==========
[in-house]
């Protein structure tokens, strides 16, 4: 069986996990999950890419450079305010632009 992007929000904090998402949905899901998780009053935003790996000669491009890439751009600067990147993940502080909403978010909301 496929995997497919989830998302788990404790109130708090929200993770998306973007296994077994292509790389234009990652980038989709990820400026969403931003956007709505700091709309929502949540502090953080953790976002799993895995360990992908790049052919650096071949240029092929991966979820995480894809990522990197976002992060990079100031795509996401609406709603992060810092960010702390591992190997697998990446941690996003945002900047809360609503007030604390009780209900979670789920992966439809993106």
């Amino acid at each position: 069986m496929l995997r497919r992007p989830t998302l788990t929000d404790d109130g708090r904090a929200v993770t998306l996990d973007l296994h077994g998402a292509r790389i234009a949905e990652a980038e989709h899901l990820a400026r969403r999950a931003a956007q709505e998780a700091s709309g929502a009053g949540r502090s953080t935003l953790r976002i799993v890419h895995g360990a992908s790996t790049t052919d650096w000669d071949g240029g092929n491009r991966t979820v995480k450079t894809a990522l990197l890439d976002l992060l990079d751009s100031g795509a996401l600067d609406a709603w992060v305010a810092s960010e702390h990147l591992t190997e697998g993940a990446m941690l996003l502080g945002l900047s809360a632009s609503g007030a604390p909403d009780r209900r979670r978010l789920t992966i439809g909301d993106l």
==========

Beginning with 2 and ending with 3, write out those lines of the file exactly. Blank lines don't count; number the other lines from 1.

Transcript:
């Protein structure tokens, strides 16, 4: 069986996990999950890419450079305010632009 992007929000904090998402949905899901998780009053935003790996000669491009890439751009600067990147993940502080909403978010909301 496929995997497919989830998302788990404790109130708090929200993770998306973007296994077994292509790389234009990652980038989709990820400026969403931003956007709505700091709309929502949540502090953080953790976002799993895995360990992908790049052919650096071949240029092929991966979820995480894809990522990197976002992060990079100031795509996401609406709603992060810092960010702390591992190997697998990446941690996003945002900047809360609503007030604390009780209900979670789920992966439809993106």
């Amino acid at each position: 069986m496929l995997r497919r992007p989830t998302l788990t929000d404790d109130g708090r904090a929200v993770t998306l996990d973007l296994h077994g998402a292509r790389i234009a949905e990652a980038e989709h899901l990820a400026r969403r999950a931003a956007q709505e998780a700091s709309g929502a009053g949540r502090s953080t935003l953790r976002i799993v890419h895995g360990a992908s790996t790049t052919d650096w000669d071949g240029g092929n491009r991966t979820v995480k450079t894809a990522l990197l890439d976002l992060l990079d751009s100031g795509a996401l600067d609406a709603w992060v305010a810092s960010e702390h990147l591992t190997e697998g993940a990446m941690l996003l502080g945002l900047s809360a632009s609503g007030a604390p909403d009780r209900r979670r978010l789920t992966i439809g909301d993106l």